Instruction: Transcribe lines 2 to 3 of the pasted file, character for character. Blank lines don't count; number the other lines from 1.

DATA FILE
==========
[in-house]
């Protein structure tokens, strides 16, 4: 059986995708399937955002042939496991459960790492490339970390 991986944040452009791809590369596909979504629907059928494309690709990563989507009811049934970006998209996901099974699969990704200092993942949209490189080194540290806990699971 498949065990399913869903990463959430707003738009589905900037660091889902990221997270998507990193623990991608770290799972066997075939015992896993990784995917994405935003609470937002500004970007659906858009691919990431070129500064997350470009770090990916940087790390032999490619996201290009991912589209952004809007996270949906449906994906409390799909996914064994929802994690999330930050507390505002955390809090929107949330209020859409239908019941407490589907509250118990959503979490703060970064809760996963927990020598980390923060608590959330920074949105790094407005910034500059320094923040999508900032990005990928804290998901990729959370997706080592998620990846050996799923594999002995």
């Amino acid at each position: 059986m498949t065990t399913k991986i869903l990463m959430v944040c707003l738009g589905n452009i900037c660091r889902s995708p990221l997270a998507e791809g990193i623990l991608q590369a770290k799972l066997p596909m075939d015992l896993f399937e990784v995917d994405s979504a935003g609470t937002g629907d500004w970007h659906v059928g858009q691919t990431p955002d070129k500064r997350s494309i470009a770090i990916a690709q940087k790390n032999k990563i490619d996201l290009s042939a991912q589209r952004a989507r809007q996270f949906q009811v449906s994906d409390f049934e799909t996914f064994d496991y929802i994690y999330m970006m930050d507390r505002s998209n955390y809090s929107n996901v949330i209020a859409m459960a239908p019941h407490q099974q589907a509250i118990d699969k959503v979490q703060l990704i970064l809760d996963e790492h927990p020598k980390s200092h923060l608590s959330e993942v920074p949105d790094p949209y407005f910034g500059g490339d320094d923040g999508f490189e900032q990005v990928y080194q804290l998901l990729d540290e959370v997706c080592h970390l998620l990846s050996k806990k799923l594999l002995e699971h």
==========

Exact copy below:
């Protein structure tokens, strides 16, 4: 059986995708399937955002042939496991459960790492490339970390 991986944040452009791809590369596909979504629907059928494309690709990563989507009811049934970006998209996901099974699969990704200092993942949209490189080194540290806990699971 498949065990399913869903990463959430707003738009589905900037660091889902990221997270998507990193623990991608770290799972066997075939015992896993990784995917994405935003609470937002500004970007659906858009691919990431070129500064997350470009770090990916940087790390032999490619996201290009991912589209952004809007996270949906449906994906409390799909996914064994929802994690999330930050507390505002955390809090929107949330209020859409239908019941407490589907509250118990959503979490703060970064809760996963927990020598980390923060608590959330920074949105790094407005910034500059320094923040999508900032990005990928804290998901990729959370997706080592998620990846050996799923594999002995």
């Amino acid at each position: 059986m498949t065990t399913k991986i869903l990463m959430v944040c707003l738009g589905n452009i900037c660091r889902s995708p990221l997270a998507e791809g990193i623990l991608q590369a770290k799972l066997p596909m075939d015992l896993f399937e990784v995917d994405s979504a935003g609470t937002g629907d500004w970007h659906v059928g858009q691919t990431p955002d070129k500064r997350s494309i470009a770090i990916a690709q940087k790390n032999k990563i490619d996201l290009s042939a991912q589209r952004a989507r809007q996270f949906q009811v449906s994906d409390f049934e799909t996914f064994d496991y929802i994690y999330m970006m930050d507390r505002s998209n955390y809090s929107n996901v949330i209020a859409m459960a239908p019941h407490q099974q589907a509250i118990d699969k959503v979490q703060l990704i970064l809760d996963e790492h927990p020598k980390s200092h923060l608590s959330e993942v920074p949105d790094p949209y407005f910034g500059g490339d320094d923040g999508f490189e900032q990005v990928y080194q804290l998901l990729d540290e959370v997706c080592h970390l998620l990846s050996k806990k799923l594999l002995e699971h």